Women in Scotland can continue to access at-home abortions, the women’s health minister has confirmed.
Telemedical or early medical abortions at home (EMAH) were introduced during the pandemic in a bid to limit the number of patients attending clinics.
The procedure sees women undertake a video consultation with a healthcare professional before medicine is delivered to their home.
Campaigners have called for the scheme to be made permanent in Scotland, following England and Wales.
Those who have attended clinics have also spoken of their distress of being confronted by anti-abortion protesters, which women undertaking at-home abortions would not have to experience.
The decision comes as a new study found women who had a telemedical abortion said it was private, convenient and removed the perceived stigma of attending a clinic.
On Thursday, women’s health minister Maree Todd confirmed early medical abortions can continue at home where it is judged to be ‘clinically appropriate’.
Todd said: “We have seen that current arrangements for EMAH have helped access to abortion to continue without delays during the pandemic.
“I am satisfied that current arrangements should continue so today I am confirming that the provision of these services to continue as part of the standard treatments available within our NHS, when clinically appropriate.
“As with all treatment in the NHS, we will continue to monitor its outcomes and any findings of the ongoing expert evaluation being carried out by health professionals and researchers.”
Chief medical officer Professor Sir Gregor Smith added: “The arrangements put in place from March 2020 have allowed patients to take both abortion medications, mifepristone and misoprostol, at home in certain circumstances as coronavirus has been considered a serious and imminent threat to public health.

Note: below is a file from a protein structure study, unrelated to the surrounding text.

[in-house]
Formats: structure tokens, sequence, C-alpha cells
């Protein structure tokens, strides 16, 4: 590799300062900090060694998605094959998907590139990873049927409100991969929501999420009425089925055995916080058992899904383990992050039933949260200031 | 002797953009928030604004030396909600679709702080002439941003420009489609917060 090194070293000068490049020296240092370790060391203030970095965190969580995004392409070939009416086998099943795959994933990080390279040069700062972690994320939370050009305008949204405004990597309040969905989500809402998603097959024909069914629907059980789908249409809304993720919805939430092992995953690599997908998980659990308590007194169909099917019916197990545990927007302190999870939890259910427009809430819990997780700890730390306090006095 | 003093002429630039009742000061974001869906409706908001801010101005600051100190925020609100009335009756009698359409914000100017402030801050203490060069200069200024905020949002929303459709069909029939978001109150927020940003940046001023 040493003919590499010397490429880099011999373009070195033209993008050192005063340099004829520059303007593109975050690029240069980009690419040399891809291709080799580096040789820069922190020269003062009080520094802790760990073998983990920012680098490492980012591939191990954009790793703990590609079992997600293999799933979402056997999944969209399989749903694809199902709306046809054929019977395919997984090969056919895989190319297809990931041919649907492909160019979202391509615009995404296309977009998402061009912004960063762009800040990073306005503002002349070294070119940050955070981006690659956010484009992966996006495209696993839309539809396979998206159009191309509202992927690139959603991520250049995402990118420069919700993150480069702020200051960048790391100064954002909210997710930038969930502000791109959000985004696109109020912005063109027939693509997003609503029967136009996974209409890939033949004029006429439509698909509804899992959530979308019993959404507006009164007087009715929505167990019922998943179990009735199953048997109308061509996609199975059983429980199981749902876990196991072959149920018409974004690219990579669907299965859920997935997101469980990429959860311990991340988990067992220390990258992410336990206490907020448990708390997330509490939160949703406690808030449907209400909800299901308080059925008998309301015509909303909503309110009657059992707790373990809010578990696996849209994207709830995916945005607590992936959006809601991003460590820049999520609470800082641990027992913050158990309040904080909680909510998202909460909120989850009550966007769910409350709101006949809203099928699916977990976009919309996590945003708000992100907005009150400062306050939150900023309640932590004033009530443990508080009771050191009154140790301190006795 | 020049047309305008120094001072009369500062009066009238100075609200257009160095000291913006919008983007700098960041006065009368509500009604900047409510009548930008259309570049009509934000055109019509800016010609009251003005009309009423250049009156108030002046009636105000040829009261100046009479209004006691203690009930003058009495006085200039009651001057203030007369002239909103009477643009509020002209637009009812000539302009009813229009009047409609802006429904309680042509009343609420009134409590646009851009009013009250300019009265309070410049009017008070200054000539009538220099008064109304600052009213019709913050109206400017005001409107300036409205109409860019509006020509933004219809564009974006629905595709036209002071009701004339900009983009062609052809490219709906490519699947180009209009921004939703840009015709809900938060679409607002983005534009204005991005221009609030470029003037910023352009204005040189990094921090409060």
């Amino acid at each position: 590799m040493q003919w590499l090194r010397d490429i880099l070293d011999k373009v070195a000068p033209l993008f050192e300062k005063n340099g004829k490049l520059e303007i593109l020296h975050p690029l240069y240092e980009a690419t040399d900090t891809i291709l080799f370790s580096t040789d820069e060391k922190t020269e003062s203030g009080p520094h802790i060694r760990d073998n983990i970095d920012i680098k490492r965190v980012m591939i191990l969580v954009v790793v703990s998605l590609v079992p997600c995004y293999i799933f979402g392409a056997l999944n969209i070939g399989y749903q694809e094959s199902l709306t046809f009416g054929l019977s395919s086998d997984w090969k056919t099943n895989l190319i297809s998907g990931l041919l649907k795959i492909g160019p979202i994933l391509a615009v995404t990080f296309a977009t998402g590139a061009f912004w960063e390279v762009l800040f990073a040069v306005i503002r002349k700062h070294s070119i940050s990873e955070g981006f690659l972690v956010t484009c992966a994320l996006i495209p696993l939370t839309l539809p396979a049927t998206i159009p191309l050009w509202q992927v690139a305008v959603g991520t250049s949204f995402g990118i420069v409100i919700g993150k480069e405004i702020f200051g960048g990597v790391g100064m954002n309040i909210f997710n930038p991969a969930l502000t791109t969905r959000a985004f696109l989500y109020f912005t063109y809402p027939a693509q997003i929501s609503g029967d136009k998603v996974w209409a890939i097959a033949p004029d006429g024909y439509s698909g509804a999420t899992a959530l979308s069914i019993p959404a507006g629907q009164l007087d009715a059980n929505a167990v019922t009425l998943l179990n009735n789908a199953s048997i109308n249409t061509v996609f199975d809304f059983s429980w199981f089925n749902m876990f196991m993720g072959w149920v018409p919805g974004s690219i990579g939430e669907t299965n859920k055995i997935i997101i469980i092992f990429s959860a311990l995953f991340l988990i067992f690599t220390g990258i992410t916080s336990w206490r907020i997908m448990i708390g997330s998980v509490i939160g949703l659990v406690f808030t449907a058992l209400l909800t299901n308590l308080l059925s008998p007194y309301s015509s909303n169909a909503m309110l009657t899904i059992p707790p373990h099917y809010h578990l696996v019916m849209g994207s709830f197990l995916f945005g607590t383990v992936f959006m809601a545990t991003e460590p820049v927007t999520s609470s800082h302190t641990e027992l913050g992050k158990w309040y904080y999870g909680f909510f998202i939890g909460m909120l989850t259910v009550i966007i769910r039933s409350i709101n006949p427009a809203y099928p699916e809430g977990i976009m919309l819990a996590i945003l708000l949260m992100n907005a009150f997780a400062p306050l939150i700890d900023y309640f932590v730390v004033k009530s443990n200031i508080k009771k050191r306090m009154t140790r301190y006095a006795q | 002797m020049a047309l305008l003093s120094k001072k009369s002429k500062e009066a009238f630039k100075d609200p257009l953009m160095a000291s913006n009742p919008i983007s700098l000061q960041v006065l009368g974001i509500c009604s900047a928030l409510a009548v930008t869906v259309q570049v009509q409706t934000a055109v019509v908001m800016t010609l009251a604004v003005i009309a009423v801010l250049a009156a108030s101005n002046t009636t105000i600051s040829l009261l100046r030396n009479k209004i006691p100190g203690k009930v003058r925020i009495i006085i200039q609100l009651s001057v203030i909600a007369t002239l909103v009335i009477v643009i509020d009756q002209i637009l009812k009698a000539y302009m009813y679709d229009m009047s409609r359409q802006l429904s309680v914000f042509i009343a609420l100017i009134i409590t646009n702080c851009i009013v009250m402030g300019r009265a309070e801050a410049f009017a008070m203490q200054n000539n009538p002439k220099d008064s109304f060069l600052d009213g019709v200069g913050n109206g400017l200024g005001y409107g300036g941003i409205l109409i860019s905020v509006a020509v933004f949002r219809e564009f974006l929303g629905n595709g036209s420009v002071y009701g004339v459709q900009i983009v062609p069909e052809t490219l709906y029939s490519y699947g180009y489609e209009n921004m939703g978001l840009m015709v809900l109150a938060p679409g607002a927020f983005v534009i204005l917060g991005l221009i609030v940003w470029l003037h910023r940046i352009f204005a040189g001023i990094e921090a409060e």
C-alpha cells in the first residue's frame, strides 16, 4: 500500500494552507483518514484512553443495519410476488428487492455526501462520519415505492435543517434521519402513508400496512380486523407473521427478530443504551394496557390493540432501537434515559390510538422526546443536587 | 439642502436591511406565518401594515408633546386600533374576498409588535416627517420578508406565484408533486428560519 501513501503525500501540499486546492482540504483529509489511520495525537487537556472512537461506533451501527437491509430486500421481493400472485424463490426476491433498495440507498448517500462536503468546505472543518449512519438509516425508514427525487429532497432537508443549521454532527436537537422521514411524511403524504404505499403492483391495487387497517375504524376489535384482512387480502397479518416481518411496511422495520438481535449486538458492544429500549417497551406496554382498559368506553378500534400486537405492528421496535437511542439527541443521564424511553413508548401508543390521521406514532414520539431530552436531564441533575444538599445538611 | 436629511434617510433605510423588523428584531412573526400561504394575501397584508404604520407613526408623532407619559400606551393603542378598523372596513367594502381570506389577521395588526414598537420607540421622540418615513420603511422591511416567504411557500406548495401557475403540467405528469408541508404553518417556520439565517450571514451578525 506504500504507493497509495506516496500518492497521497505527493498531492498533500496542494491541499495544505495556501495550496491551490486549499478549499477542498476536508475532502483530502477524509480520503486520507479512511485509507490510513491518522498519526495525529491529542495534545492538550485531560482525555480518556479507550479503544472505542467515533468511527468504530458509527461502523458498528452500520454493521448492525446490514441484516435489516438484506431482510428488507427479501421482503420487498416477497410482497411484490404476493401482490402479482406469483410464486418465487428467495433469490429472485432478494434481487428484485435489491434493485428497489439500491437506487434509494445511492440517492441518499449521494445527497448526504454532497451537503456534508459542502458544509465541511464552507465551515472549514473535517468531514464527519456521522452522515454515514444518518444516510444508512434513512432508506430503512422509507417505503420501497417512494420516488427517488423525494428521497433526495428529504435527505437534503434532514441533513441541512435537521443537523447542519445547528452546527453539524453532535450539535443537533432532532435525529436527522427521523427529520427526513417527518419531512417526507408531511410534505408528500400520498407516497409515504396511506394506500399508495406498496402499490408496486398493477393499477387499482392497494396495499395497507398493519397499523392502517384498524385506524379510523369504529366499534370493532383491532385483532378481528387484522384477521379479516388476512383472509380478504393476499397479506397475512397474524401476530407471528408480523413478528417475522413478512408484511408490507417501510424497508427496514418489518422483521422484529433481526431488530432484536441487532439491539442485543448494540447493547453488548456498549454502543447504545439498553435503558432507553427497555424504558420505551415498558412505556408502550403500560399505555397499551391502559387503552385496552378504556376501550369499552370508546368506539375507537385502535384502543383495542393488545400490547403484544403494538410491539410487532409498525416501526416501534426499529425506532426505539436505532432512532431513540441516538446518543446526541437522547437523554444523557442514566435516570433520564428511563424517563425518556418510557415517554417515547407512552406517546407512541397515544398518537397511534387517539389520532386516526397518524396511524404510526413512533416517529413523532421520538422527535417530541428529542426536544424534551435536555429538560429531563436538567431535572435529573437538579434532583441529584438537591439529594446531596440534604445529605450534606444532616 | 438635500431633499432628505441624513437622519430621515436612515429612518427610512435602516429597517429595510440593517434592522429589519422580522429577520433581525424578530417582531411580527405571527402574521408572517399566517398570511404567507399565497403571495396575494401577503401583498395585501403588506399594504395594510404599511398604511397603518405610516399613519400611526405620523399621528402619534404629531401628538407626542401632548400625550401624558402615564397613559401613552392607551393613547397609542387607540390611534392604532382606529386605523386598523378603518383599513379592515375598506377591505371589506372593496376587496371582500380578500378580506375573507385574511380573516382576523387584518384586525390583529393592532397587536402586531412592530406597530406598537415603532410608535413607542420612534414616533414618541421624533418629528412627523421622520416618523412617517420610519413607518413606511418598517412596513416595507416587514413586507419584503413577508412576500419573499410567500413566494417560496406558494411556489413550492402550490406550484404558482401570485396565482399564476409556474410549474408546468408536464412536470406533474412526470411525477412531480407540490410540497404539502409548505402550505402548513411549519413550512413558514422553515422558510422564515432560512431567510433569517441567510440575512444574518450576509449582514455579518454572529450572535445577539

“Our primary concern is that services remain both safe and meets the needs of patients. That’s why we will ensure that any lessons from the ongoing evaluation of EMAH by NHS Lothian, NHS Greater Glasgow & Clyde, and the Universities of Edinburgh and Glasgow are reflected in the future.”
Back Off Scotland, who have been campaigning for 150m buffer zones to be introduced at clinics which provide abortion services, welcomed the news.
However the group stated that the decision should be made permanent.
A spokesperson said: “This is a welcome announcement after months of delay but despite support from royal colleges and abortion rights groups this decision is still officially under review pending completion of an evaluation.
“Maree Todd is effectively keeping providers and women under threat of change because she doesn’t have the guts to make a courageous and unequivocal decision on this issue.”
SPUC Scotland have denounced the decision to continue with at-home early abortions in Scotland, labelling the policy “dangerous”.
“This is a reckless policy which leaves women to suffer the effects of abortion at home, with no medical supervision or support, and then forces them to dispose of foetal remains on their own,” SPUC communications manager Grace Browne said.
“This policy even deprives women of the opportunity to meet with a doctor in person. This is not a model of care. This is a cruel policy which is nothing more than state-sponsored backstreet abortion.”
However Abortion Rights Scotland praised the decision, stating at-home early abortions will allow patients to “put their needs first”.
A statement from the organisation read: “Abortion Rights Scotland welcomes the Scottish Government’s announcement that telemedical abortion services will be a permanent feature in Scotland.
“Abortion is healthcare. The research is clear that telemedical abortions are safe. This will allow those who need abortions to continue to have early abortions at home.
“We are in favour of reproductive healthcare that puts patients and their needs first.”